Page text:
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Hi-Tech ‘Toy’ Helps Police Slow Down High-Speed Chases

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(credit: CBS) Rachel Slavik
Rachel Slavik joined the WCCO team in October of 2010 and is thrill...
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MINNEAPOLIS (WCCO) – Technology is helping law enforcement reduce the risk of a high-speed chase.

The new tool, from Star Chase, allows officers to track a fleeing vehicle with a GPS device, rather than pursuing the suspect in a squad car.

High-speed chases are not just dangerous situations for officers and suspects. Innocent bystanders and drivers are also at risk.

May 12, 2011 started like any other day for architect Tom Blanck.

“I was just going to meet a client with drawings and stuff, and talk about a project,” Blanck said.

Detoured by a car fleeing police, the chase ended when Blanck’s van got in the way.

“When I was hit, I knew I had been hit very, very, hard by something,” Blanck said. “I remember as I was flying through the air, about the impact the back window of the van, looking up at the ceiling of the van, saying ‘Oh, this is like Hollywood.’”

Two years later, he can still see the signs of the wreck near Rice Street and Pennsylvania Avenue in St. Paul. Gray paint that spilled from his van still covers the sidewalk, marking the 225-foot path his van traveled upon impact.

The damage he suffered will last a lifetime.

“I still have somewhat limited short-term memory,” he said.

Blanck was one of nine innocent bystanders hurt that year in the nearly 700 police pursuits around the state, according to 2011 crime statistics from the FBI.

“There are times when the police have to chase people,” he said. “But, the big issue is, of course, how and when?”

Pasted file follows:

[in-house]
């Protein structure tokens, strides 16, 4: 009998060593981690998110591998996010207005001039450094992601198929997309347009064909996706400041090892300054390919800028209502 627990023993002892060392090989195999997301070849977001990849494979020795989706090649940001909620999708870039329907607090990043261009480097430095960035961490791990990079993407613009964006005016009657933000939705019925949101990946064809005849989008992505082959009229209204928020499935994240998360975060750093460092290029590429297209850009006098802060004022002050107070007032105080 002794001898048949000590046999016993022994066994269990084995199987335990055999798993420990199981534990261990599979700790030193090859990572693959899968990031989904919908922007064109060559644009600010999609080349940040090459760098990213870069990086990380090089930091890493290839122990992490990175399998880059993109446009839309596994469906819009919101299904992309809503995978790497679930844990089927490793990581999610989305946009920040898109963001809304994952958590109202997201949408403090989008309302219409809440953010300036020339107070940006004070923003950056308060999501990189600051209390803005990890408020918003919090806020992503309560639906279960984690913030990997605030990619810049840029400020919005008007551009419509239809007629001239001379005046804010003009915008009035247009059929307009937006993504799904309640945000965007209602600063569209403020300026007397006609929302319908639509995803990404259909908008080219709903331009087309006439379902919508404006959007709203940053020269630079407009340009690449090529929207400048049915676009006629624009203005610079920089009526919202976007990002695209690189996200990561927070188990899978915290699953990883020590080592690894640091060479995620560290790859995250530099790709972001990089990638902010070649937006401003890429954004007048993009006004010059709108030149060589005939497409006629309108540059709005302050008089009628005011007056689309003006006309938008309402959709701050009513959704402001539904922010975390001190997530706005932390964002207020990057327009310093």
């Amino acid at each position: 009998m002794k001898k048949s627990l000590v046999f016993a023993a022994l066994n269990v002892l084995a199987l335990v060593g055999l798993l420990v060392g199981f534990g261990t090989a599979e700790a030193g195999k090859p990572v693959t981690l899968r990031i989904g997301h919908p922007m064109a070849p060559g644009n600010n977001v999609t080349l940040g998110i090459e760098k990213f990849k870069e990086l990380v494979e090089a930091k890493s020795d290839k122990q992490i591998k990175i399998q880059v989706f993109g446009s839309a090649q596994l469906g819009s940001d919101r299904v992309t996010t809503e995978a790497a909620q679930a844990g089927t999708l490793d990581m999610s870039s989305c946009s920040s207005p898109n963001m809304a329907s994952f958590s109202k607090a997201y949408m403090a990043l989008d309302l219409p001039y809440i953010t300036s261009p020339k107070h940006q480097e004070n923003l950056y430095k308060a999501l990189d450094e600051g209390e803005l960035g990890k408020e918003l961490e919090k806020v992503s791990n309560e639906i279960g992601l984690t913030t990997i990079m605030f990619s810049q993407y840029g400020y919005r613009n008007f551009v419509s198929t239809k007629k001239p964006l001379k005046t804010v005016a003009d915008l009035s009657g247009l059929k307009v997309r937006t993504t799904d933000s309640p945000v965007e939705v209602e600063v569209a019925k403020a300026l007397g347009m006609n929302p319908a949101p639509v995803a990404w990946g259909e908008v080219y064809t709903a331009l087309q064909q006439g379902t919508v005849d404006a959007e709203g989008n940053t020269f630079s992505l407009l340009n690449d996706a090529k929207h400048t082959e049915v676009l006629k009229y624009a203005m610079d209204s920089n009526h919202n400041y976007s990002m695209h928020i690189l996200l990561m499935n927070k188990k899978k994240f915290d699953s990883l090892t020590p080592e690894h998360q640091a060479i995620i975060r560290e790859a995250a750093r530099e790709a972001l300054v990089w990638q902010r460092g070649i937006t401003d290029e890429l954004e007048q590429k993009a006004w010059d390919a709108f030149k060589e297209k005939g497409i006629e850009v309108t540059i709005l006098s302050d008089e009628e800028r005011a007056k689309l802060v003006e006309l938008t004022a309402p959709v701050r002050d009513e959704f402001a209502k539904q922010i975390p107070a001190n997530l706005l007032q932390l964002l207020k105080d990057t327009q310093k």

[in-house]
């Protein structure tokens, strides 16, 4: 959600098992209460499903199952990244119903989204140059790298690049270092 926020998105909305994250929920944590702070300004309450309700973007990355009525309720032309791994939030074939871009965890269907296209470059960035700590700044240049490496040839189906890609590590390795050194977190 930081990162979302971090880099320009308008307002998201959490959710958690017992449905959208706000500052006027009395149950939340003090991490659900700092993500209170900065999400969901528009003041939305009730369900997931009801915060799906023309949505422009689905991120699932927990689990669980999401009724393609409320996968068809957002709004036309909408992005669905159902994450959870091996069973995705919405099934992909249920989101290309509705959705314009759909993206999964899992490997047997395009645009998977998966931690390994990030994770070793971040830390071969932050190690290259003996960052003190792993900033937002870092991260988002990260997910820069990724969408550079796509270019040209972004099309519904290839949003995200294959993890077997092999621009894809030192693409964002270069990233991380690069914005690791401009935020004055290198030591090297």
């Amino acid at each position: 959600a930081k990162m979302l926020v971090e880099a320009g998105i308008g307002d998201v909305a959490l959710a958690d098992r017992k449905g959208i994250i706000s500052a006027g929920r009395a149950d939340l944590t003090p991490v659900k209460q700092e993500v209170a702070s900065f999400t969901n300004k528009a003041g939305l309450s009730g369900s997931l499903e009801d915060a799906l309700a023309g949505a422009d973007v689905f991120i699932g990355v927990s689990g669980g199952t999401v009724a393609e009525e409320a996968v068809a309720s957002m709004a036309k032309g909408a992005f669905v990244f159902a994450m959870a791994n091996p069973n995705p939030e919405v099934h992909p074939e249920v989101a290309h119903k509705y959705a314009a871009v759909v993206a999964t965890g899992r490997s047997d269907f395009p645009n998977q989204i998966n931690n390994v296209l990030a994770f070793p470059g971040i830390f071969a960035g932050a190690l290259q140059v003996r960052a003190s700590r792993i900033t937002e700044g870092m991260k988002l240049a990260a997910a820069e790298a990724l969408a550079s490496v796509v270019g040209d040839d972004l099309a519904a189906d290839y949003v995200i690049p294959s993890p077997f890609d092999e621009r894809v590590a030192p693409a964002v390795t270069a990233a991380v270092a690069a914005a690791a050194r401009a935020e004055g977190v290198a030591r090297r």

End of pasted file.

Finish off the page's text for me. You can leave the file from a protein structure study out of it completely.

St. Paul Police Sgt. Paul Paulos says officers consider those two questions whenever a driver refuses to stop.

“Whatever we can do to make sure that the public is safe,” Paulos said.

With safety in mind, their main tools to help end chases are stop sticks, which punctures tires. Used by agencies around the state, they’re often the best method to safely stop a fleeing vehicle.

“I don’t think an officer really ever wants to get into a high-speed chase, even though TV portrays it as the glorified moment,” he said.

Just to our south, Iowa State Patrol is testing out a new way to end a chase. Trooper Tim Sieleman’s vehicle holds the state’s only Star Chase device.

“It’s a toy that I would’ve never dreamt [of] 16 years ago or 17 years ago,” Sieleman said.

The system is mounted to the front of his squad and armed with two GPS trackers. Sieleman only needs to aim and then fire the round, sending the tracker on the fleeing vehicle.

“Definitely a game changer,” he said.

A chase is now replaced with a computer screen, which reveals that driver’s every move. The technology helped Sieleman late last month.

“I had a successful deployment on a vehicle that was not stopping for me,” he said. “At that point in time, he started dropping his speed, thinking that he was getting away, when in fact, we were on him the entire time.”

Back in Minnesota, Blanck wonders if technology could have changed the course of his future.

“I still become confused,” he said. “If I work four, five hours on something, I really just can’t do that.”

It’s the lasting impact of a risk that can’t always be avoided.

The Star Chase tracker costs $5,000 per car.

It’s not in use by any law enforcement agencies in Minnesota, but officers say they are always looking for innovative ways to keep the public safe.

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